Tom Iovino came up with the idea for “Get Woodworking Week”. As I thought about it, it got me pondering the idea I had a few weeks ago. At that time I started and need to continue to follow my plan.
Everyone’s schedule is busy these days. Myself, I work full time, I am going back to school, I help coach my daughters basketball team, I help with my wife’s business when she needs it, I am a board member and webmaster for NE Wisconsin Woodworkers Guild, trying to do the blogging / podcasting thing, and there’s a ton of other stuff that I’m not thinking of right now too. Finding time to get in the shop is not always an easy task.
For a long time I would work my butt off all week with the hope I would get “ahead” on stuff enough to get a whole day in the shop on the weekend. But, somehow, even if I got ahead enough to get that days of worth of time (which rarely happened anyway) it was never used for woodworking. The weekends always fill up if there is time open. Either something comes up or a relative or friends finds out I have time and fill it for me.
So, last week I started just walking down stairs to the shop whenever there was time. There are times I would have no more than 5 minutes and times I got a couple hours in the shop. In the course of 5 days I finished up my mini router table base, designed and built a saw till (still working on the drawer), sharpened my chisels, practiced my dovetails, cleaned up and organized the shop, turned two pens, installed a bork splitter in my table saw, and finished up a few projects that have been waiting way too long. Instead of waiting until I had “all the time I need in the shop” just taking the time I can get I did more in one week than I could do in a couple of weekends in a row. Even if I did get the illusive full days in the shop.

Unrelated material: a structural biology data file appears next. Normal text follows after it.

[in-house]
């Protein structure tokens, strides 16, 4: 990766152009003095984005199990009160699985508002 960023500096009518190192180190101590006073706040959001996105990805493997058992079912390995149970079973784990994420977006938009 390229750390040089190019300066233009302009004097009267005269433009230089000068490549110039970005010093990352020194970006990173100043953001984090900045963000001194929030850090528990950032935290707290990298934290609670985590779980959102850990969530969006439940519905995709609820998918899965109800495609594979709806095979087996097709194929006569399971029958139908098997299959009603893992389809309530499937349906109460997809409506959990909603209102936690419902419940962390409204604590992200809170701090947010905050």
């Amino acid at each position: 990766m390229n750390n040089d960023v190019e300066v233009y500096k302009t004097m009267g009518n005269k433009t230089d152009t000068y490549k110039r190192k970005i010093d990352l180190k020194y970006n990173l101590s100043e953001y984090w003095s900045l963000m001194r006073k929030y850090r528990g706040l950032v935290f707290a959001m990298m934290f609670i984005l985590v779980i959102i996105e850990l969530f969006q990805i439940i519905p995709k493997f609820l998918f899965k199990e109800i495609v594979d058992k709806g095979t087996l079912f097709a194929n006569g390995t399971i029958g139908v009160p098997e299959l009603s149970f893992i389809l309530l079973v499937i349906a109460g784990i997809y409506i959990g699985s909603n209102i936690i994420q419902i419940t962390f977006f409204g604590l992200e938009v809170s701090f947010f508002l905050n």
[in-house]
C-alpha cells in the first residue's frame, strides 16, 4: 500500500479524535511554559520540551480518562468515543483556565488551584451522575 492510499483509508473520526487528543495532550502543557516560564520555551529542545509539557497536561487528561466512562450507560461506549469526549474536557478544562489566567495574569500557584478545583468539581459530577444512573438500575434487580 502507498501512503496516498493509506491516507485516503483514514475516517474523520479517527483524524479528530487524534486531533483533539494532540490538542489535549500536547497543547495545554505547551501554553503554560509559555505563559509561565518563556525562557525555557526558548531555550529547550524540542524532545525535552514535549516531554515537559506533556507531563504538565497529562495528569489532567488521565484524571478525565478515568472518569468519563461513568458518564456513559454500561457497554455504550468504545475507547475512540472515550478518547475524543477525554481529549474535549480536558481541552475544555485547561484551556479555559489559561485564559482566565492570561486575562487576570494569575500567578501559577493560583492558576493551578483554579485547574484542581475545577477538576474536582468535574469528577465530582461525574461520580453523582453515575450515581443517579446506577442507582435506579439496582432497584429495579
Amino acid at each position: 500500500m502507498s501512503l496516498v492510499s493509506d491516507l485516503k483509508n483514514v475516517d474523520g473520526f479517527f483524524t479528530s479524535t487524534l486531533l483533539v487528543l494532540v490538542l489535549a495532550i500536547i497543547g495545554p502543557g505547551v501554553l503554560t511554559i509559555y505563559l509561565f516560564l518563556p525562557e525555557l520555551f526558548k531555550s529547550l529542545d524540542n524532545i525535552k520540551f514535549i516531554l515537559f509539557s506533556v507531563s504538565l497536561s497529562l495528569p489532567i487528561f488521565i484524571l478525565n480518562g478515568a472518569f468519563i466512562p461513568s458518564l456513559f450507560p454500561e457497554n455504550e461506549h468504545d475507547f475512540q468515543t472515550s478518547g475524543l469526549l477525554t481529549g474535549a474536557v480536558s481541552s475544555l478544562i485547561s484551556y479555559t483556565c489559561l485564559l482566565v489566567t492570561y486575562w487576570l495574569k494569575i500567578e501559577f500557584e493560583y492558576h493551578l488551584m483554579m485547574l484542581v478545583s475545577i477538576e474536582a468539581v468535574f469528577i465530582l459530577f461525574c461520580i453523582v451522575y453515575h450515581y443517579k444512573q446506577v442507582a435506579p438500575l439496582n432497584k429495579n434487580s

During one week of committing myself to just get my “arsch” in the shop and do anything I have time for, I feel better and more confident in the shop when I go down there. There is no substitute for using the tools to get better at the skills we use as woodworkers. Even though I have made an uncountable number of cuts with my tablesaw using it almost every day makes things go much smoother. And having limited time gets me to use it safer and more efficiently. Cutting a board to a line with a hand saw or planning an edge at 90 takes practice. The more often I do these tasks the more confident I am that the results will be dead on. Because of my time to unwind in the shop and do the woodworking I enjoy, I feel better and more relaxed too. I am defiantly going to keep up my new shop time no schedule, schedule.
So, if you have 5 minutes, 5 hours, or 5 days, take the time and sharpen, cut, plane, sand, carve, turn, and finish as much and as often as you can. You will be happier in your shop and no matter if you just started woodworking or have been making sawdust for a life time, you will increase and improve you skills.
It boils down to exactly what Tom stated with this week … GET WOODWORKING !!!